Undeterred, I continue forward with the instructions and decide it’s high time to build the controls. I pick out the design to go under the acrylic and install the joystick and buttons to the control board. Everything pops in pretty easy, and now it’s time to see how this thing mounts to the rest of the cabinet.

Dremeling away the fixed cornerHere I run into my next issue: there’s another set of plastic wedges for securing the controls, but as other builder have discovered, the right-most buttons interfere with the placement of the wedge. So, looks like I need to grind down that wedge a bit- what better a time to test out the new Dremel I got for Christmas.

Reshared wedge under the control boardI make a couple quick marks on the wedge with a pencil, then out on my patio in the rain (hey, it’s Seattle) and away we grind. Not ten minutes later, and the modified wedge fits perfectly!

Picade Mini control panelFlip the panel over, and it looks great. There’s a variety of colored buttons in the kit, two each of red, blue, green, and yellow, along with four black, and a red ball on the joystick. At first I can’t decide on a scheme I like, but then I dig into my stash of joystick parts, and come up with a white joystick ball and decide to mimic the Xbox 360 controller with my layout (I am an Xbox guy after all).

Picade Mini with the control panel onSince the screen will probably need replacing, I can’t bolt it in permanently, and I can’t finish up the top marquee just yet. But even without it, it looks good with the controls and the other cabinet buttons installed.

I move on to the wiring, which is a pretty straight forward affair of connecting all of the buttons and the joystick to the Picade’s custom PCB, and installing the speakers on the inside of the cabinet. Others have reported problems with the wiring looms, and to be sure I test them all first, and end up fixing just one crimped connector in the whole set.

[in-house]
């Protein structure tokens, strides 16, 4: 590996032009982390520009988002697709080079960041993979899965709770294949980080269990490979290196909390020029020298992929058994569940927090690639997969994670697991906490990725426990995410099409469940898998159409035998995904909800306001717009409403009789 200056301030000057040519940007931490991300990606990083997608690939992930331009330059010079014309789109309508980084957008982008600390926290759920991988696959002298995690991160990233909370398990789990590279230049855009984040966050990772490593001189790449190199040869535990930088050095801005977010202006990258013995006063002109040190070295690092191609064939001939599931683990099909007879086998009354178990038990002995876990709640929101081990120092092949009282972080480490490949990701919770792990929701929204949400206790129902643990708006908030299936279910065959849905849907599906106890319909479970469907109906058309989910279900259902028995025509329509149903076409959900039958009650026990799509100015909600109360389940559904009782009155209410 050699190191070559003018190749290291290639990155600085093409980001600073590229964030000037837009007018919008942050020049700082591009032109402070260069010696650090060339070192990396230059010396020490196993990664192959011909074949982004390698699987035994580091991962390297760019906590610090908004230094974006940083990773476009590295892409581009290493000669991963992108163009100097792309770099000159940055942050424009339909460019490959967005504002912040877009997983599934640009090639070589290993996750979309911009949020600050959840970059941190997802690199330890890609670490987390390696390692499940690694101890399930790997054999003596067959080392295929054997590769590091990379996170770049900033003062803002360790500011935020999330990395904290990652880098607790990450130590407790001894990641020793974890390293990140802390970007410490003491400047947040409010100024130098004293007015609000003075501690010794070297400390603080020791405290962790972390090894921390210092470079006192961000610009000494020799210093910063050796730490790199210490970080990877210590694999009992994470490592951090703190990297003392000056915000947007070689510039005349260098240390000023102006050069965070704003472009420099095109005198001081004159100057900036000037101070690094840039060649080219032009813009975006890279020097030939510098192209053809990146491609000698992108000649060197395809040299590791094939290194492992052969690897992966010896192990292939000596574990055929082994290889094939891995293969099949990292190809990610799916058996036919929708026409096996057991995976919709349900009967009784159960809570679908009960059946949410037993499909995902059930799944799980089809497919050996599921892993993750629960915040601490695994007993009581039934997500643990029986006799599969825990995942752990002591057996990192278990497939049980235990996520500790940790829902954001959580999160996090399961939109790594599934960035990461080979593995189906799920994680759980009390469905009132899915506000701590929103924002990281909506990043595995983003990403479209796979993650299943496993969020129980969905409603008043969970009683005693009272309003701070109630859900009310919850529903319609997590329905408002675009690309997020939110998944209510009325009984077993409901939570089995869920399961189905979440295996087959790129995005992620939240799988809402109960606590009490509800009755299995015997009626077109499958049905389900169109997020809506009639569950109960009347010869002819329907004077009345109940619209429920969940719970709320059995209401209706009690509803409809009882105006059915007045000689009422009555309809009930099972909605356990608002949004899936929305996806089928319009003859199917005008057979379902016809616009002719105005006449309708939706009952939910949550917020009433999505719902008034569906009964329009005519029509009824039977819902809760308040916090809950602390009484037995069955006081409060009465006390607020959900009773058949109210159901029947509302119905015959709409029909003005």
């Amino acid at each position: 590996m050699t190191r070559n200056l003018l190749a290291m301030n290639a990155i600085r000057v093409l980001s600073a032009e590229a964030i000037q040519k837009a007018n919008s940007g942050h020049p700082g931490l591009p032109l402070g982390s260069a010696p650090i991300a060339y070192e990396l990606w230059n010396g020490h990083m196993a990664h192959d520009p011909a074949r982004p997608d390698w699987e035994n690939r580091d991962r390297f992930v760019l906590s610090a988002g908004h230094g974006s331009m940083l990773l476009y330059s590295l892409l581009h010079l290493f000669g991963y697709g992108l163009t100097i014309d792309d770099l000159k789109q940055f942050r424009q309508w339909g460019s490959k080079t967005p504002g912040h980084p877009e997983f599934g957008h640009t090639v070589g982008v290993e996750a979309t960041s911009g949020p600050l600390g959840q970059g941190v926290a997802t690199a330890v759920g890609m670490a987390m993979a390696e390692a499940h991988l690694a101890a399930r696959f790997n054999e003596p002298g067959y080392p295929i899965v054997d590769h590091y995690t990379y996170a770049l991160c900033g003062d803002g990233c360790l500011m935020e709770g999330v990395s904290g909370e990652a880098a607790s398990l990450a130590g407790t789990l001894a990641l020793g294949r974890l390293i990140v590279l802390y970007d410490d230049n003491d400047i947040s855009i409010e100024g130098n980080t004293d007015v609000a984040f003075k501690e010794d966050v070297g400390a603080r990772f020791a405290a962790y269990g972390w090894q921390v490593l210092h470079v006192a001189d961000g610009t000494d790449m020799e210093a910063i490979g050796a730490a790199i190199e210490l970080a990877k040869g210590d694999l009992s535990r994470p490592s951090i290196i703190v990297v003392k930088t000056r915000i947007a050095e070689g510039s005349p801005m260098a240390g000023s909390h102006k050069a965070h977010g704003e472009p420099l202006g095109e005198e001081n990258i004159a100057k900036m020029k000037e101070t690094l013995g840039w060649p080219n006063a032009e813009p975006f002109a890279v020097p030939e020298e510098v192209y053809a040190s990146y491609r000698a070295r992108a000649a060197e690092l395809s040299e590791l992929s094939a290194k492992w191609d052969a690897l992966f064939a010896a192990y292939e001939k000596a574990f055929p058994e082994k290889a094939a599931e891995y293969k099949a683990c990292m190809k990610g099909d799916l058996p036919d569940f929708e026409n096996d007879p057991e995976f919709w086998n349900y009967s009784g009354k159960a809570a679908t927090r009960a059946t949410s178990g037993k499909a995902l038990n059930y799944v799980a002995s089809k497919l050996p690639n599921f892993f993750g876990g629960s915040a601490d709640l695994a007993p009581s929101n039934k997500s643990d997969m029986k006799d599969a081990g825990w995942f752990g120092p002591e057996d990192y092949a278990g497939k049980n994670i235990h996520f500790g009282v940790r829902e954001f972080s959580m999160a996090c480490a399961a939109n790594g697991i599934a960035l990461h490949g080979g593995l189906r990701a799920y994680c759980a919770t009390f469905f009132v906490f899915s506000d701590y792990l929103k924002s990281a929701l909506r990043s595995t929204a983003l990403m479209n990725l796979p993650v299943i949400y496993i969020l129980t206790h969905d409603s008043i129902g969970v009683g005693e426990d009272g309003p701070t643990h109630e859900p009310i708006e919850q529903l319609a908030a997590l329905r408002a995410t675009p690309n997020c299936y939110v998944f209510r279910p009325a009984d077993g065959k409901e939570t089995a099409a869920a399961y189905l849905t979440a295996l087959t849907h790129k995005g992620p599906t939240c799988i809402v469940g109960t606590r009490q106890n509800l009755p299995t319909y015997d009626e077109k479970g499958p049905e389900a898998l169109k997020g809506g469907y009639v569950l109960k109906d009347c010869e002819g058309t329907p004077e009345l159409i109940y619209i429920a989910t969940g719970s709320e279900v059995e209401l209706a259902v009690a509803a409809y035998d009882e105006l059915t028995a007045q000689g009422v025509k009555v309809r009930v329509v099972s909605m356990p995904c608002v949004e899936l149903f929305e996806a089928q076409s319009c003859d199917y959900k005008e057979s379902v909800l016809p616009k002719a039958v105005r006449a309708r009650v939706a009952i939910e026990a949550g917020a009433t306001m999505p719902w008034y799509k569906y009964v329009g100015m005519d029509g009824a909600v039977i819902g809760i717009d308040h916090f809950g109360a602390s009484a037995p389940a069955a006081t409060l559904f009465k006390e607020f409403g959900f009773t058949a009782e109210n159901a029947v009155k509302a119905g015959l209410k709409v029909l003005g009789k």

Picade Mini broken screen 2Then I plug the PCB into my laptop, and sure enough, it appears as an USB keyboard. By default the joystick reports as arrow keys and the buttons as the default controls for MAME. Unfortunately this means unnecessarily using the Control, Alt, and Shift keys, and I don’t want to enter some command by mistake (on the full-size Picade, you can hit Control+C by hitting two buttons at once, which would be an annoying surprise in the middle of a game). So following the instructions of others, I fire up the Arduino IDE and reprogram the buttons to my liking.

Picade Mini broken screen 1 But now I’m little stymied. I could go forward on several fronts, but it’s already getting a little cramped in the cabinet and with the broken screen I don’t want to put too much in the way before I replace it. Once the double screen gets fixed though, the cabinet should be easy to finish off. I just need to attach the control board, the top marquee, and finally the back door.

After that, I can start focusing on the brains of the machine, and the further customizations I have in mind. Stay tuned!

/jon

P.S. Since the creators of the Picade got lots of extra backing money, I think they overgeneralized the design- great for folks who don’t want to actually use a Raspberry Pi themselves, but not so great for those who do. Namely, they don’t address the Pi’s missing power switch, which in my experience with emulators means that without a keyboard on hand, if a game freezes and you hard power down, the Pi’s SD card gets corrupt and you can’t boot anymore.

There’re plenty of 3rd-party hardware solutions to this well-known problem, and it’s a little disappointing that the Picade guys didn’t integrate one into their design. Also, you have a power supply for the monitor alone, with the expectation (in the instructions) that you need to add a separate power supply for the Pi, then inelegantly run two power lines out the back, or hide a power strip inside. That’s another thing- by default you either have to run out any cables (say network and USB) out slots in the back, or keep opening the back door to access anything.

With all that in mind, I’m going to install my own Ethernet and USB ports, as well as a power jack and an actual power switch, a single one for a single power supply that powers the whole cabinet. Overall, I think I’ll end up with a pretty sweet machine if I can get the screen replaced, but this project is definitely not the “just supply the Raspberry Pi” weekend project I thought it’d be.

Update (01/23/14): Part II is up!

Update (03/05/14): See the video: Picade Mini build running RetroPie.